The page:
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New study charts benefits for the working poor of a $10.10 minimum wage in every Congressional district in the United States.
WASHINGTON, DC – A new study and groundbreaking interactive map released today by international relief and development organization Oxfam America shows for the first time the real benefits in every Congressional district in the country of a $10.10 federal minimum wage.
The data highlights the fact that, on average, about one-in-five of all workers would benefit from a higher minimum wage in Congressional districts held by both Republicans and Democrats. The districts with the highest percentages of workers who would benefit from a higher minimum wage are a diverse mix – at least 29 percent of workers in districts like South Florida, rural South Texas, and Bakersfield, California.
“Congress has waited so long to raise the federal minimum wage that millions of Americans are working full-time and their families are still living in poverty,” said Raymond C. Offenheiser, president of Oxfam America. “More than 25 million hard-working Americans deserve the raise they need to help sustain themselves and their families today. This additional income will lift more than five million Americans out of poverty—and it will go right back into and strengthen local economies.”
According to the study, raising the minimum wage to $10.10 will not only help millions of American workers earn an extra $1,300 a year – enough to buy 10 weeks of groceries for a family of four – but will also:
- Give nearly 14 million women in America, including 6 million working mothers, a raise;
- Support 14 million American children in low-wage families;
- Provide nearly three million working single parents with greater financial security; and
- Infuse about $32.6 billion into the US economy.
"Making minimum wage can make it even harder to be a mother," said Joanna Cruz, a 30-year-old mother of three living in New Jersey and a member of Witnesses to Hunger, a program of the Center for Hunger-Free Communities at Drexel University. She earns minimum wage and works at a local convenience store. "I want my children to be smart, finish school, and get good jobs. But there are some weeks when my paychecks are so small I have to choose between bus fare to get to work and feeding my kids before I leave. I can't let them starve all week long so I use that money to feed them first. A higher minimum wage would mean I could worry less about getting my kids what they need to survive and be successful."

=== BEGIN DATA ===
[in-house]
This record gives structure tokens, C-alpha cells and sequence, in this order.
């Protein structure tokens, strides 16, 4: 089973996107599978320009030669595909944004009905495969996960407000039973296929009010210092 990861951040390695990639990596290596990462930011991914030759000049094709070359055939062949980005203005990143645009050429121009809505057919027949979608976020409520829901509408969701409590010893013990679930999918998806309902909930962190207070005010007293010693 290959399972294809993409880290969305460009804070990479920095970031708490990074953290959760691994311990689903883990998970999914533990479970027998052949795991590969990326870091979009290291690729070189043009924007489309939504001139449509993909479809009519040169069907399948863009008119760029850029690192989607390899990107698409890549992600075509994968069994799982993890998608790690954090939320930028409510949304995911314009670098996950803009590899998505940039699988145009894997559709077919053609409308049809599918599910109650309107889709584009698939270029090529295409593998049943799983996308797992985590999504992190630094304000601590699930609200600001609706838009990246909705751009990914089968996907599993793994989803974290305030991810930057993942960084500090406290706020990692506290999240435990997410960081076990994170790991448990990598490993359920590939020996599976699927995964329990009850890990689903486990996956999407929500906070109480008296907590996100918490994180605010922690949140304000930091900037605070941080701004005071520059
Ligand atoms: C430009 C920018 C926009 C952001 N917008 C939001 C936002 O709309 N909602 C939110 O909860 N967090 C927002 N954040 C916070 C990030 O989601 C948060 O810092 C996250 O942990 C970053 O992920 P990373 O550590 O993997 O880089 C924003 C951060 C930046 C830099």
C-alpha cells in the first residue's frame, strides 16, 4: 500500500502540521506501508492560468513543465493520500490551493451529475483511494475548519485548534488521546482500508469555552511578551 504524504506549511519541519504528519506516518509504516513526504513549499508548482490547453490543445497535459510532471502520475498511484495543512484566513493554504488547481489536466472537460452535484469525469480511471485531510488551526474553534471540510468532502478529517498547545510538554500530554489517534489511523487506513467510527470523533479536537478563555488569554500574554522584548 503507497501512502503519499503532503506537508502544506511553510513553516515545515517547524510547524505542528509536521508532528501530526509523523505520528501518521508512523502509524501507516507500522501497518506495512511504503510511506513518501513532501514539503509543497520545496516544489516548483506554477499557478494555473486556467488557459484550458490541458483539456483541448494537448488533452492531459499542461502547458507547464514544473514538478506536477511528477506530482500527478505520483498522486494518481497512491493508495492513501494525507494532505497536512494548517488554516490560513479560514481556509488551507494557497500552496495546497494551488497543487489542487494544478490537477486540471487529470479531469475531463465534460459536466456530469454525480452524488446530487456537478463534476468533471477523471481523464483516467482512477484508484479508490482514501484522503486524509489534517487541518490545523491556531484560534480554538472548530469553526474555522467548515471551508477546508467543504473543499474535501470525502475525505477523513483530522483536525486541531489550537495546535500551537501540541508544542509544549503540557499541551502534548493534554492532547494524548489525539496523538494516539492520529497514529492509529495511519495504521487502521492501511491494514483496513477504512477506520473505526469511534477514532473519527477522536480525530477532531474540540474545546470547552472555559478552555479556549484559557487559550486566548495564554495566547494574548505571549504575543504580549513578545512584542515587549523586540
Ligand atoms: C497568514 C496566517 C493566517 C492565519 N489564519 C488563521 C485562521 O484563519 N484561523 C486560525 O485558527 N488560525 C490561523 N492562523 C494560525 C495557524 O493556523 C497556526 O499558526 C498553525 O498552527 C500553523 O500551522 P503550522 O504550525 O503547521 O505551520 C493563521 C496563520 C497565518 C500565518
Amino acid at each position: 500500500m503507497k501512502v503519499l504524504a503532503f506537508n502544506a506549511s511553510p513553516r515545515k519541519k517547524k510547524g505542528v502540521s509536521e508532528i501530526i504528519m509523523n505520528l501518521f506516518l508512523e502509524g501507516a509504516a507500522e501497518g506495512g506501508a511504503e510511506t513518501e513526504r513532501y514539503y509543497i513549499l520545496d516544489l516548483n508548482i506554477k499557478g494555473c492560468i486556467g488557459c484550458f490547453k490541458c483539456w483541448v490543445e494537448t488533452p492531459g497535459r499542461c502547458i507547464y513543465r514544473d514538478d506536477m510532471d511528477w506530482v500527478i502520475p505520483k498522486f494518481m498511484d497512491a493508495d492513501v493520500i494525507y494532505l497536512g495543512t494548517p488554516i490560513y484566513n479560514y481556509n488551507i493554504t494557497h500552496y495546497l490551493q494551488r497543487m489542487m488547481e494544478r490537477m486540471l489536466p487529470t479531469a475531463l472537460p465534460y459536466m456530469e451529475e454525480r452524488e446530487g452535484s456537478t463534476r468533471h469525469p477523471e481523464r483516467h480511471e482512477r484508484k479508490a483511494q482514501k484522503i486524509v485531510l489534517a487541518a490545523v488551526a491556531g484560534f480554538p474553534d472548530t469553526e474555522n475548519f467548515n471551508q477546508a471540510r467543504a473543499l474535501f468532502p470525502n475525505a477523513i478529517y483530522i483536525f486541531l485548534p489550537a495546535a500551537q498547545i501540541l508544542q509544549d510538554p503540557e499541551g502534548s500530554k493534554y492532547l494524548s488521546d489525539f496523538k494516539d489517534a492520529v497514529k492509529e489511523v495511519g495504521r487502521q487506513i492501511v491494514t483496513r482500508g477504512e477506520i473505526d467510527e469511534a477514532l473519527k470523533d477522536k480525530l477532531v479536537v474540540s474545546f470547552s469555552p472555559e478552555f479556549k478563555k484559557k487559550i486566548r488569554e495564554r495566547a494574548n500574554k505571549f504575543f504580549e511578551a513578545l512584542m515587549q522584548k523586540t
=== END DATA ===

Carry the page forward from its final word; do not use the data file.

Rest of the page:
The study finds benefits of a $10.10 minimum wage increase would reach a somewhat larger proportion of workers in Republican-held districts (19.6 percent) than in Democratic-held districts (18.4 percent). The difference can largely be attributed to the higher percentage of working women (22.7 percent) in Republican-held districts who would benefit from a wage hike compared to working women in Democratic districts (20.0 percent).
Beyond the in-district impact for struggling low-wage workers and their families, raising the minimum wage also makes fiscal sense. Every year, low-wage workers obtain around $436 million in federal assistance. Moreover, investing in employees also has its rewards for businesses.
“Even in highly competitive industries like low-cost retail, leaving employees behind with bad jobs is not a necessity, it is a choice,” said Zeynep Ton, Adjunct Associate Professor at MIT Sloan School of Management, and author of “The Good Jobs Strategy.” "Companies like Costco and QuikTrip, a large convenience store chain, are able to outperform their competitors by choosing to offer good jobs with decent pay and reaping the rewards of a more productive workforce.”
"Raising the minimum wage is good for business and good for our communities,” said Sherry Stewart Deutschmann, CEO & Owner of Letter Logic in Nashville, Tennessee, and a member of Business for a Fair Minimum Wage. “How can you expect your employees to be focused on taking care of your customers when they are struggling to make rent? Raising the minimum wage will increase productivity, reduce turnover and boost business and our economy by putting more money in the paychecks of workers who most need it. It will also reduce the use of food stamps and other taxpayer-financed government assistance programs which unfairly subsidize the profits of companies that don’t pay a living wage."
While Congress is currently at an impasse, raising the minimum wage has not always been a partisan issue. When the Senate voted to raise the minimum wage to $7.25 in 2007, only three senators voted “No,” while 94 senators voted in favor of a raise; in the House, the minimum wage passed by a 315-116 margin, with 82 Republicans voting for it. Recent polls have also found that between two-thirds and three-quarters of Americans support a minimum wage increase, and half of adults say they would be more likely to vote for a candidate who supports a minimum wage increase.
“Catholic social teaching tells us that raising the hourly minimum wage is not just an economic issue - it’s a moral issue,” said Rev. Larry Snyder, President of Catholic Charities USA. “Paying a decent living wage provides more than buying power; it recognizes the worth and humanity of our brothers and sisters who participate in, and contribute to, society through low-skilled and manual work.”
“Raising the minimum wage provides a great opportunity to do something that benefits the whole country: it lifts workers and their families, reduces burdens on taxpayers, and energizes the economy as a whole,” Offenheiser added. “It’s time for us to come together. We urge members of Congress from both parties to consider the needs of hard-working constituents and taxpayers alike, and ultimately give a raise to the people who need it the most.”